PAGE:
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Lutheran closing nursing home in Jamestown, citing occupancy and financial struggles

Buffalo News - 11/15/2023

Nov. 15—The nonprofit Lutheran Social Services of Upstate New York plans to close its 148-bed nursing home and subacute rehabilitation program in Jamestown, illustrating the dire financial situation facing many operators of skilled nursing facilities.

Lutheran said the closure of Lutheran Retirement Home will affect 49 residents and 106 staff positions. The shutdown, already filed with the state Health Department, is expected to occur Jan. 2, though it could come sooner depending on when the facility's last resident is discharged.

Lutheran stressed the closure does not affect current housing or care at its Hultquist Place Assisted Living or Edgewood Communities, an independent senior housing community.

"Lutheran is currently working with the New York State Department of Health to ensure that this transition is as smooth as possible," Lutheran President and CEO Tom Holt said Wednesday. "Our top priority is to work with every resident, their families and our valued employees, to secure new housing options, care and job placement."

Lutheran said it has been analyzing data trends for all senior living programs in Chautauqua County since 2019, an examination that has revealed the number of skilled nursing beds exceeding the number of residents. Meanwhile, finances have been pinched, with stagnant Medicaid reimbursement rates, a shrinking workforce and growing incentives to have elders receive in-home care.

Skilled nursing facilities in Chautauqua County are running at an average of 65% occupancy, Lutheran said. The optimum occupancy rate to maintain financial viability is around 90% to 95% — a rate that Lutheran said its nursing home was operating at four years ago.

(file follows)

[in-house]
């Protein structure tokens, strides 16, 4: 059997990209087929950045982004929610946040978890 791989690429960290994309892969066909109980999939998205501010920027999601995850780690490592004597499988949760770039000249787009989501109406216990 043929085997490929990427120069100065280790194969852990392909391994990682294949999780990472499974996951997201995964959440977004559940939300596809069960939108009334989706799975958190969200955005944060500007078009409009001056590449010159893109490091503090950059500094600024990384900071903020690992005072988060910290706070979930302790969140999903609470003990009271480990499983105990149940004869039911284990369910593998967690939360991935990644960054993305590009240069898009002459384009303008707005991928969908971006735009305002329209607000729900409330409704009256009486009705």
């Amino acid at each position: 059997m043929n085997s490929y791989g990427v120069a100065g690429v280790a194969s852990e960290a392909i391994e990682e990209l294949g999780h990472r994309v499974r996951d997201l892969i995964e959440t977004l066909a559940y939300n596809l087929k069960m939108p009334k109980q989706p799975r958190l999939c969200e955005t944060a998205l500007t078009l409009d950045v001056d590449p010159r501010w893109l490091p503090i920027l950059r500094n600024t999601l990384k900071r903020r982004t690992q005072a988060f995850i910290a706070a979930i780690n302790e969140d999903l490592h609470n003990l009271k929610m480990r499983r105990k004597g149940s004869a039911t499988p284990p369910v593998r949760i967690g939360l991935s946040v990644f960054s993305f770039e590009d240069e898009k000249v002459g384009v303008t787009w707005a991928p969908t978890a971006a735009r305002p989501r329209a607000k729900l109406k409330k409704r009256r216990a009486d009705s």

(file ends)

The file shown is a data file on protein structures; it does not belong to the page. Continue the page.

"We know this decision is coming as a surprise to many, but we are dealing with harsh industry realities," Holt added.

"Hard decisions have to be made to keep the other countywide facilities viable financially. There just aren't enough people, both residents and staff, to keep all the facilities open, providing optimum levels of care," he said. "We can't be three years down the road, not paying our bills and be financially insoluble where it negatively impacts the other programs under the Lutheran senior housing umbrella."

The Lutheran nursing home has an overall rating of four out of five stars, or above average, according to the Centers for Medicare and Medicaid Services website. It scored a five out of five in health inspections and a four out of five on quality measures, though it had a staffing rating of just one star out of five.

It recorded five total citations from the state Health Department from Oct. 1, 2019, to Sept. 30, 2023, better than the statewide average of 22 citations during that time period.

Moving forward, Lutheran said in-person meetings with residents and families will be scheduled to explain the closure process and to provide guidance as the operator works to help transition nursing home residents to other facilities. Lutheran also said it will assist its affected employees with placement at nearby facilities, reaching out to local employers and holding on-site job fairs.

Lutheran said the future of the building and property has not yet been determined.

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